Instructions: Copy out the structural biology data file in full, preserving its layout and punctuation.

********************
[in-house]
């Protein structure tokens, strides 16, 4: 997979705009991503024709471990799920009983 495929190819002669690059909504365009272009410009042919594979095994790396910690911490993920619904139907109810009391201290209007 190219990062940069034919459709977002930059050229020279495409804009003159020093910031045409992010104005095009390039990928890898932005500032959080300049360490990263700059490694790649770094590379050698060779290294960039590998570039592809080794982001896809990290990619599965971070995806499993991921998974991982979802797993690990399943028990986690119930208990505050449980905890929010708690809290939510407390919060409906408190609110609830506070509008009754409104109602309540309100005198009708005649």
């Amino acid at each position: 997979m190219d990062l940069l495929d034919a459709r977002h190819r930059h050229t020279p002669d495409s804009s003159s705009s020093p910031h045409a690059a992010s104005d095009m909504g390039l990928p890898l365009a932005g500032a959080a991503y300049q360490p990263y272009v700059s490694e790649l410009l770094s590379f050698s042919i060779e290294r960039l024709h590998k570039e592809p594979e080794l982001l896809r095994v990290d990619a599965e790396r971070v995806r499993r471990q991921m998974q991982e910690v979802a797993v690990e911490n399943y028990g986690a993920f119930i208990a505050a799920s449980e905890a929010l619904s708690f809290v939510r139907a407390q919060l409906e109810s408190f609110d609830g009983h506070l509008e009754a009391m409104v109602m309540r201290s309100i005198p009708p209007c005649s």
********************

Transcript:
[in-house]
């Protein structure tokens, strides 16, 4: 997979705009991503024709471990799920009983 495929190819002669690059909504365009272009410009042919594979095994790396910690911490993920619904139907109810009391201290209007 190219990062940069034919459709977002930059050229020279495409804009003159020093910031045409992010104005095009390039990928890898932005500032959080300049360490990263700059490694790649770094590379050698060779290294960039590998570039592809080794982001896809990290990619599965971070995806499993991921998974991982979802797993690990399943028990986690119930208990505050449980905890929010708690809290939510407390919060409906408190609110609830506070509008009754409104109602309540309100005198009708005649």
């Amino acid at each position: 997979m190219d990062l940069l495929d034919a459709r977002h190819r930059h050229t020279p002669d495409s804009s003159s705009s020093p910031h045409a690059a992010s104005d095009m909504g390039l990928p890898l365009a932005g500032a959080a991503y300049q360490p990263y272009v700059s490694e790649l410009l770094s590379f050698s042919i060779e290294r960039l024709h590998k570039e592809p594979e080794l982001l896809r095994v990290d990619a599965e790396r971070v995806r499993r471990q991921m998974q991982e910690v979802a797993v690990e911490n399943y028990g986690a993920f119930i208990a505050a799920s449980e905890a929010l619904s708690f809290v939510r139907a407390q919060l409906e109810s408190f609110d609830g009983h506070l509008e009754a009391m409104v109602m309540r201290s309100i005198p009708p209007c005649s």